Airplane Kites

A Popular Kids Novelty Kite

Airplane kites aren't model aircraft, but a novelty kite like this looks enough like the real thing to put smiles on kids' faces!

These quite realistic flying toys are a 21st century off-shoot from the 'small model aircraft for kids' scene of earlier decades. We've seen a few at the local kite festival.

I've done a spot of research to give you an idea of the variety available in recent years...

If I were to try and sum up modern airplane-style kites, it would go something like:

'fairly realistic, nylon and fiberglass kites that are shop-bought and occupy the bottom 1/4 of the overall price range for retail kites'.

Digressing a little for a moment, what do you do when one of these toys turns out to be a bit disappointing? You could always have a go at making your own kite. Heaps of fun, with a great chance of success when the guidance is there...

The Big MBK Book Bundle is a collection of downloads - printable PDF files which provide step-by-step instructions for many kites large and small.

Airplane kites are popular with kids!Mustang airplane kite
Airplane kites are popular with kids!Mustang airplane kite

Getting back to the airplane variety now, would you like more detail? Of course you do...

Purely from a kite-shopping perspective, these kites are...

  • much more than a design on a flat sail - most of them are truly 3-dimensional
  • almost exclusively single-liners
  • light to moderate wind fliers (but not too light!)
  • generally available in the $10 to $50 price range, with a few exceptions
  • Except for being 3D, that list probably sums up nearly all retail novelty kites for children, come to think of it!


Airplane Kites Look Great

From a looks perspective, these kites are somewhat unique in that they achieve more realism than most other categories of kids kites. For example creature kites or ship kites. This might have something to do with the fact that airplanes are designed to fly too... Actually, the same could be said for bird kites.

Here's an interesting point. The most seamless marriage between single-line kites and model aircraft would have to be the delta-winged airplane kites! Both aircraft and kites have a Delta class, so it's not surprising that kites based on such aircraft can both look good and fly well.

In aeromodeler's language, most airplane kites could be termed 'semi-scale'. This means that the kite is a good representation of the real thing, minus all the finer details like tires, cockpit detail and so on. Others are somewhat cruder, and the aeromodelers would call them 'stand-off scale'. In other words, stand some distance away and the model looks something like the real thing!

The main departure from reality is the single-surface wings of these kites. They just work better in this application. Also of course, they are easier to manufacture. Sometimes the wings are cambered, like the very first heavier-than-air aircraft.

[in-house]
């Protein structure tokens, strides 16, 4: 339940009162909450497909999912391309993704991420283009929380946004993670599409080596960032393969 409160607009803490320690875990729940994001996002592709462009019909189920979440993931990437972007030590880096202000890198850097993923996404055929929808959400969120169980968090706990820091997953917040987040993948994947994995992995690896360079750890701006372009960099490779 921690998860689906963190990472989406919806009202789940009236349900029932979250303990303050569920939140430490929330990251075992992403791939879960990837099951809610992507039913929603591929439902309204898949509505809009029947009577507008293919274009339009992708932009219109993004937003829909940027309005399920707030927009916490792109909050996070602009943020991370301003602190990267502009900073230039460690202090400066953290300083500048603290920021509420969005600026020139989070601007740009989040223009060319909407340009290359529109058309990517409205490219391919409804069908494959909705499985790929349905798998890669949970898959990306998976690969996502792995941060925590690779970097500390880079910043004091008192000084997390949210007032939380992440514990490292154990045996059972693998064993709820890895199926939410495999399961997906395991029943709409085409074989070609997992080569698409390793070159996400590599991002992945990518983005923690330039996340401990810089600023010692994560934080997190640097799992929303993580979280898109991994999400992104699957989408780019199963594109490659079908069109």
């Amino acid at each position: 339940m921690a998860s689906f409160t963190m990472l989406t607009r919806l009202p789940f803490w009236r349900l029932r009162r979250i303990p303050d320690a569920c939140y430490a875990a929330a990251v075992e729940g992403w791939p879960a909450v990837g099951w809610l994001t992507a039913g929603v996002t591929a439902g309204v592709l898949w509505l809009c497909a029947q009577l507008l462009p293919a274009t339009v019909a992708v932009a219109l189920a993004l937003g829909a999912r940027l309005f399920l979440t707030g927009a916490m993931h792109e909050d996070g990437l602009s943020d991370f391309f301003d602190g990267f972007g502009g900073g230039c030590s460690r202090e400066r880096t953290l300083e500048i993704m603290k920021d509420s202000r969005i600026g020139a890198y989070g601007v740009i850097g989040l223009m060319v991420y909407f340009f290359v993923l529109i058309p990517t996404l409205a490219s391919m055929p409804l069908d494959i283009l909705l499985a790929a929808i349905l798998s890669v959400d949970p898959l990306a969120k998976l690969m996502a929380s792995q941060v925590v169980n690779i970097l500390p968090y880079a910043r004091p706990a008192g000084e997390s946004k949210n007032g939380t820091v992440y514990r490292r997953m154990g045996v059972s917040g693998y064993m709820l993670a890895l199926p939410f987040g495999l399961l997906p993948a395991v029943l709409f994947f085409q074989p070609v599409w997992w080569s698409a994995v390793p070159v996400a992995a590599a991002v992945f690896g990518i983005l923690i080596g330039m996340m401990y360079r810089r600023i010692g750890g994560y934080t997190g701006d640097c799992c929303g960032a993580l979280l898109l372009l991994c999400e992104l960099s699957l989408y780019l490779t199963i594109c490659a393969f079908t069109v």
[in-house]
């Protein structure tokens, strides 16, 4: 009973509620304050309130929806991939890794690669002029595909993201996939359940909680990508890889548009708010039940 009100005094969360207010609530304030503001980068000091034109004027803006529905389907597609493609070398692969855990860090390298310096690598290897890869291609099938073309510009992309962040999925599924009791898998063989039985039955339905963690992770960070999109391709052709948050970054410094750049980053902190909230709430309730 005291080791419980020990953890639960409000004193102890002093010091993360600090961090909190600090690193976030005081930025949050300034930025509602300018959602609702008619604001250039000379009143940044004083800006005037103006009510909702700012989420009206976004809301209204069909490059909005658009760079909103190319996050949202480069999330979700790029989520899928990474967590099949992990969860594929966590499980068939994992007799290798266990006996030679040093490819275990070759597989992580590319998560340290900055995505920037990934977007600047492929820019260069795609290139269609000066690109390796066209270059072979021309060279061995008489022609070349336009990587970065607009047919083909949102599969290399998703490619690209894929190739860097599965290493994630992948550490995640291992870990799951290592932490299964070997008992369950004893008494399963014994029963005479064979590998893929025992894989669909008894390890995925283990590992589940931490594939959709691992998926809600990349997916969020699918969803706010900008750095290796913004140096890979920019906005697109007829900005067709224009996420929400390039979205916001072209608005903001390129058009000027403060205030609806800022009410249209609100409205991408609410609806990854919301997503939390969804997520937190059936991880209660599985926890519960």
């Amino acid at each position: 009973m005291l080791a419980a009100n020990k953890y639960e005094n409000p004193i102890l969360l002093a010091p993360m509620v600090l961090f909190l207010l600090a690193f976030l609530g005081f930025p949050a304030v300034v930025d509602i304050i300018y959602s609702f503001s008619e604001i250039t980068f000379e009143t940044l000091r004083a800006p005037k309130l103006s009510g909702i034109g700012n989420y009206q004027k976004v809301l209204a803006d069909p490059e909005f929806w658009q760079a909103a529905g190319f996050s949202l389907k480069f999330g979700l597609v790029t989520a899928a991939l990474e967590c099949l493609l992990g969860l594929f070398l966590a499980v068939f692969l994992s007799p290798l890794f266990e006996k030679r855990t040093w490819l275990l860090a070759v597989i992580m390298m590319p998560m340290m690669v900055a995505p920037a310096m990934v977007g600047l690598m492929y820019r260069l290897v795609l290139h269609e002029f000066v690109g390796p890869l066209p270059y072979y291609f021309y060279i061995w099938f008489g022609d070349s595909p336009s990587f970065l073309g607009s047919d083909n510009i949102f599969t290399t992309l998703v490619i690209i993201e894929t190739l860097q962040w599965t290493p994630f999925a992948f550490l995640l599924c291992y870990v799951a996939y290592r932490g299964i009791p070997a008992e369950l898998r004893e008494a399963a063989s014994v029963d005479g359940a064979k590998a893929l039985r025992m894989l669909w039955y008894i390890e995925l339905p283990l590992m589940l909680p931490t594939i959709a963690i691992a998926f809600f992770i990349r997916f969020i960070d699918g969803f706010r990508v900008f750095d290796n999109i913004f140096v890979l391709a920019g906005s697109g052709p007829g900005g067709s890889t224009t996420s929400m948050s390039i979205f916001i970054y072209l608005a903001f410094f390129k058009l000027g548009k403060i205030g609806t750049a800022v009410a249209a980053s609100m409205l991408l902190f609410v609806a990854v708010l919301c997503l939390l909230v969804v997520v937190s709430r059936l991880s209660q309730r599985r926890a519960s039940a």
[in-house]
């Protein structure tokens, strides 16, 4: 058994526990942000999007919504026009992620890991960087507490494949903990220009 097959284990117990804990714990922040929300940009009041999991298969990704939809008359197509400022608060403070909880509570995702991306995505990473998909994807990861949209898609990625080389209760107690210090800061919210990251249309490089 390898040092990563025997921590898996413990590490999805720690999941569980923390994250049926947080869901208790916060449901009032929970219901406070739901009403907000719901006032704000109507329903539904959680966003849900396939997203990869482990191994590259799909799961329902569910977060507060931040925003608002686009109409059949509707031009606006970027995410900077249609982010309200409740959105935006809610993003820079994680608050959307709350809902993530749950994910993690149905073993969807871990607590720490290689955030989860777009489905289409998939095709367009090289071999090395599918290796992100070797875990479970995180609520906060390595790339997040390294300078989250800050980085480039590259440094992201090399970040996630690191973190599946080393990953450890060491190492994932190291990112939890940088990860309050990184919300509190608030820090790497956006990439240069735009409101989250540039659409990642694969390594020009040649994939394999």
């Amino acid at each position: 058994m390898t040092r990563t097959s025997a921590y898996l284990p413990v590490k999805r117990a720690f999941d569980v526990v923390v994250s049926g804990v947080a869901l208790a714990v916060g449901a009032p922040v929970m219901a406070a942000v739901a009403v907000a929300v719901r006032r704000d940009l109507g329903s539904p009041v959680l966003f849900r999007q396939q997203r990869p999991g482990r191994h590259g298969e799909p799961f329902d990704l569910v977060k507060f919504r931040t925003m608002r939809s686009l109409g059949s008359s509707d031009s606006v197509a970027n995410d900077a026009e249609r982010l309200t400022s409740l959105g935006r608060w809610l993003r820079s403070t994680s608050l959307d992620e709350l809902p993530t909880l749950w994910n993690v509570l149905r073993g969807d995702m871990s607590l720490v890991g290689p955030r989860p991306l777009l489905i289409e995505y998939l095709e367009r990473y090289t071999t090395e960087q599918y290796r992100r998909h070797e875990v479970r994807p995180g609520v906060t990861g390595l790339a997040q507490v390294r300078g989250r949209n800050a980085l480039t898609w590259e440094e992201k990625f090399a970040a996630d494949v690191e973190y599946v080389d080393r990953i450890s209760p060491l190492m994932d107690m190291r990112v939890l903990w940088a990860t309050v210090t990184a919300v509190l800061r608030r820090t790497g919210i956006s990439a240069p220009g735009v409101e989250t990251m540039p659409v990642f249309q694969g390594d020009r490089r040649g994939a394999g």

So Many Aircraft Types

Just about every aircraft which could be called 'very famous' is represented, regardless of era or type. The marketers have put some thought into which types get the nod for production! For example, here's a list of some typical novelty kite products...

  • P-40 Flying Tiger
  • Red Baron triplane
  • Wright Flyer
  • Mirage 2000 jet
  • Spirit of St. Louis monoplane
  • Stealth Bomber
  • P-51 Mustang
  • Spitfire
  • Phantom Jet
  • F-16 Fighter

How's that for variety! Even so, most people who are not aviation enthusiasts would still recognize many of those names.



Some Additional Touches

Creative designers have taken advantage of some uniquely kite-related ideas, to add to the basic 'aircraft' concept. You might see an airplane kite with...

  • Spinning propellers. A natural merging with wind toys!
  • Tails representing vapor trails or after-burner flames. Just a little extra design effort has rather cute pay-offs here.
  • Twister tails. These add more movement to the overall flying experience.
  • Inflatable fuselage. Realistic air intakes provide the air pressure!
  • 2-line control. The big majority are single-line, but a handful of 2-liners are out there.

On that last point, I don't think these 2-liners would be any match at all for a purpose-built stunt kite! More likely, the marketers realize that kids are thinking 'hey, you can steer it!' and hence might be more likely to buy ;-)

Finally, if you ever get a hankering to fly something you made yourself...

The Big MBK Book Bundle is a collection of downloads - printable PDF files which provide step-by-step instructions for many kites large and small.

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P.S. Keep an eye out for books by kite author Glenn Davison, a prominent kite person in the USA.

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Wind Speeds

Light Air
1-5 km/h
1-3 mph
1-3 knots
Beaufort 1

Light breeze
6–11 km/h
4–7 mph
4–6 knots
Beaufort 2

Gentle ...
12–19 km/h
8–12 mph
7–10 knots
Beaufort 3

Moderate ...
20–28 km/h
13–18 mph
11–16 knots
Beaufort 4

Fresh ...
29–38 km/h
19–24 mph
17–21 knots
Beaufort 5

Strong ...
39–49 km/h
25–31 mph
22–27 knots
Beaufort 6

High Wind
50-61 km/h
32-38 mph
28-33 knots
Beaufort 7

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